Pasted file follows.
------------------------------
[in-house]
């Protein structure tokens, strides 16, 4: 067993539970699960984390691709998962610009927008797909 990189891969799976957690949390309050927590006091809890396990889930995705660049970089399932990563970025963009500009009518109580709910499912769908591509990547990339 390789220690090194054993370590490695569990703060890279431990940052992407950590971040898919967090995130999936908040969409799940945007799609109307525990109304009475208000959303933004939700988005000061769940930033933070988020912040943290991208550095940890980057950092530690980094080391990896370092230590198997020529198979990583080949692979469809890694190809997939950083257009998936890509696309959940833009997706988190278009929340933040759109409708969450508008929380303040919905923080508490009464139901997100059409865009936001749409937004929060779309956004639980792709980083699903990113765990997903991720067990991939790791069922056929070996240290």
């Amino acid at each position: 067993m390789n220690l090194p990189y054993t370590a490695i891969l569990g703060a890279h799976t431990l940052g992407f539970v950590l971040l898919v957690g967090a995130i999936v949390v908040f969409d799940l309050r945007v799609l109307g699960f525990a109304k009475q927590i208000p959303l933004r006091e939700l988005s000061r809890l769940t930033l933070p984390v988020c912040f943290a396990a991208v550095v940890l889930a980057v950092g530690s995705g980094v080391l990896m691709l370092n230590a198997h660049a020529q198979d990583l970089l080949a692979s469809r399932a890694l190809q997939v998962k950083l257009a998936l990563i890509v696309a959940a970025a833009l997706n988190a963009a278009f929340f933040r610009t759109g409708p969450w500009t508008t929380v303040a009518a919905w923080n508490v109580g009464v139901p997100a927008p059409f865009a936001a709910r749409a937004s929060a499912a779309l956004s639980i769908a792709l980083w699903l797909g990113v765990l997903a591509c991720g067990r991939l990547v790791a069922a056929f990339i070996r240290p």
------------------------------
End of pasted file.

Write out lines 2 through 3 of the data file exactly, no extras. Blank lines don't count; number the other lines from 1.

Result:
């Protein structure tokens, strides 16, 4: 067993539970699960984390691709998962610009927008797909 990189891969799976957690949390309050927590006091809890396990889930995705660049970089399932990563970025963009500009009518109580709910499912769908591509990547990339 390789220690090194054993370590490695569990703060890279431990940052992407950590971040898919967090995130999936908040969409799940945007799609109307525990109304009475208000959303933004939700988005000061769940930033933070988020912040943290991208550095940890980057950092530690980094080391990896370092230590198997020529198979990583080949692979469809890694190809997939950083257009998936890509696309959940833009997706988190278009929340933040759109409708969450508008929380303040919905923080508490009464139901997100059409865009936001749409937004929060779309956004639980792709980083699903990113765990997903991720067990991939790791069922056929070996240290």
């Amino acid at each position: 067993m390789n220690l090194p990189y054993t370590a490695i891969l569990g703060a890279h799976t431990l940052g992407f539970v950590l971040l898919v957690g967090a995130i999936v949390v908040f969409d799940l309050r945007v799609l109307g699960f525990a109304k009475q927590i208000p959303l933004r006091e939700l988005s000061r809890l769940t930033l933070p984390v988020c912040f943290a396990a991208v550095v940890l889930a980057v950092g530690s995705g980094v080391l990896m691709l370092n230590a198997h660049a020529q198979d990583l970089l080949a692979s469809r399932a890694l190809q997939v998962k950083l257009a998936l990563i890509v696309a959940a970025a833009l997706n988190a963009a278009f929340f933040r610009t759109g409708p969450w500009t508008t929380v303040a009518a919905w923080n508490v109580g009464v139901p997100a927008p059409f865009a936001a709910r749409a937004s929060a499912a779309l956004s639980i769908a792709l980083w699903l797909g990113v765990l997903a591509c991720g067990r991939l990547v790791a069922a056929f990339i070996r240290p």